- Tom Wilkinson as Lord Augustus
- Milena Vukotic as Contessa Lucchino
- Roger Hammond as Cecil
- John Standing as Dumby
It grossed $238,609 in the US and $6,639,233 in foreign markets for a total worldwide box office of $6,877,842.
In his review in The New York Times, Stephen Holden called the film a "misbegotten Hollywood-minded screen adaptation" and added, "There is an excruciating divide between the film's British actors (led by Tom Wilkinson and Stephen Campbell Moore), who are comfortable delivering Wilde's aphorisms . . . and its American marquee names, Helen Hunt and Scarlett Johansson, [who have] little connection to the English language as spoken in the high Wildean style."
Derek Elley of Variety stated, "In most respects, the film is so far from Wilde's play that it's practically a separate work. Bathed in pastels, ochres, blacks and golds, and easily moving around a variety of locations, it's like another slice of '30s nostalgia in the vein of Enchanted April or Where Angels Fear to Tread. Though undeniably retaining their wit, the Wilde-isms are finally more of a distraction, imported from another world and another genre."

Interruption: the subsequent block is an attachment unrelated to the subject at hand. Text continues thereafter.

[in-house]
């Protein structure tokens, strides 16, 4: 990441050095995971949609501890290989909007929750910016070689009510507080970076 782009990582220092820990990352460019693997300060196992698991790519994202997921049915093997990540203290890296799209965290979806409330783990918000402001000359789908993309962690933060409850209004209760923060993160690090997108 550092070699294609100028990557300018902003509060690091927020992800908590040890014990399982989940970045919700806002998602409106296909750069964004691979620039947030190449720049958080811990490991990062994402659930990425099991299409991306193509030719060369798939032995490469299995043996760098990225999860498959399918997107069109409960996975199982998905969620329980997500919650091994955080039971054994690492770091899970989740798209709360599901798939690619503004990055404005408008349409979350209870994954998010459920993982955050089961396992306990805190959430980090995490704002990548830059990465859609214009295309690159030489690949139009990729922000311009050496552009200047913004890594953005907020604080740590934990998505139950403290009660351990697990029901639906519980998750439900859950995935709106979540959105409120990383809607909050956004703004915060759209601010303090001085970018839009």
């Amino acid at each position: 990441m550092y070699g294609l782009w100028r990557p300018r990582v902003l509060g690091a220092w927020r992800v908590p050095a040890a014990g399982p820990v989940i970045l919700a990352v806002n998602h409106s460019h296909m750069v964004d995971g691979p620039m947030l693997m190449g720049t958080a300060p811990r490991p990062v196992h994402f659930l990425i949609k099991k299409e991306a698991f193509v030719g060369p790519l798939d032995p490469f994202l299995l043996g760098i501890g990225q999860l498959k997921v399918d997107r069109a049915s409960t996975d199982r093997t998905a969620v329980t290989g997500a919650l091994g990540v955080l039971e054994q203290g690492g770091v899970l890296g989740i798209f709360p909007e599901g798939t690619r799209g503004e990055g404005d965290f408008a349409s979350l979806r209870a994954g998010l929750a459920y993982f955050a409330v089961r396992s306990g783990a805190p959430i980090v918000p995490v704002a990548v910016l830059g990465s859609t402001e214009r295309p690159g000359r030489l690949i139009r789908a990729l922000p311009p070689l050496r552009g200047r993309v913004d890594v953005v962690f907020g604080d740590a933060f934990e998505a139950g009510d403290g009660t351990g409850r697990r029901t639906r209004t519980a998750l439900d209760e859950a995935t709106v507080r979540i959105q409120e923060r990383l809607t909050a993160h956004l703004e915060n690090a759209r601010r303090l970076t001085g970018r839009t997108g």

In the San Francisco Chronicle, Mick LaSalle opined, "There's nothing to dislike about this movie . . . Yet something is wrong with A Good Woman: The lightning never strikes. It's never quite alive . . . the process of literalizing the action, an inevitable consequence of moving a play to the screen, makes [it] less exaggerated and more somber than is ideal. But nothing can diminish the wit and the pleasure of Wilde's epigrams."
Kenneth Turan of the Los Angeles Times said, "The film is well intentioned and mildly diverting, but in attempting to modernize its story it has lost many of the things that make the original so memorable and not gained much in return . . . Despite its talented cast, the result lacks Wilde's trademark bite; it's soft and middlebrow, even though he was anything but . . . Although transposing this story to photogenic Italy makes for the requisite number of scenic vistas, it also creates a number of problems for the story, starting with the fact that Wilde's concerns about the restrictive nature of society don't play as well outside the rigid confines of Victorian England. Also sacrificed in this more naturalistic production is the brilliance of Wilde's artifice. The sharpness and crackling energy of his conception, frankly, makes a bad fit with the film's fitful and not particularly successful attempts to make these characters more well-rounded . . . A Good Woman won't ruin anyone's day, but it won't make anyone's either, and it won't get the great Irish playwright anything like the admiration his work deserves."
In The Times, Wendy Ide observed, "There’s more life in Oscar Wilde’s long-dead corpse than there is in A Good Woman . . . spiked with as many pithy Wildean aphorisms as could be cannibalised from his other work and crowbarred unceremoniously into the flagging script."
Rottentomatoes.com reports that 39% of critics gave it a positive review, based on 77 reviews.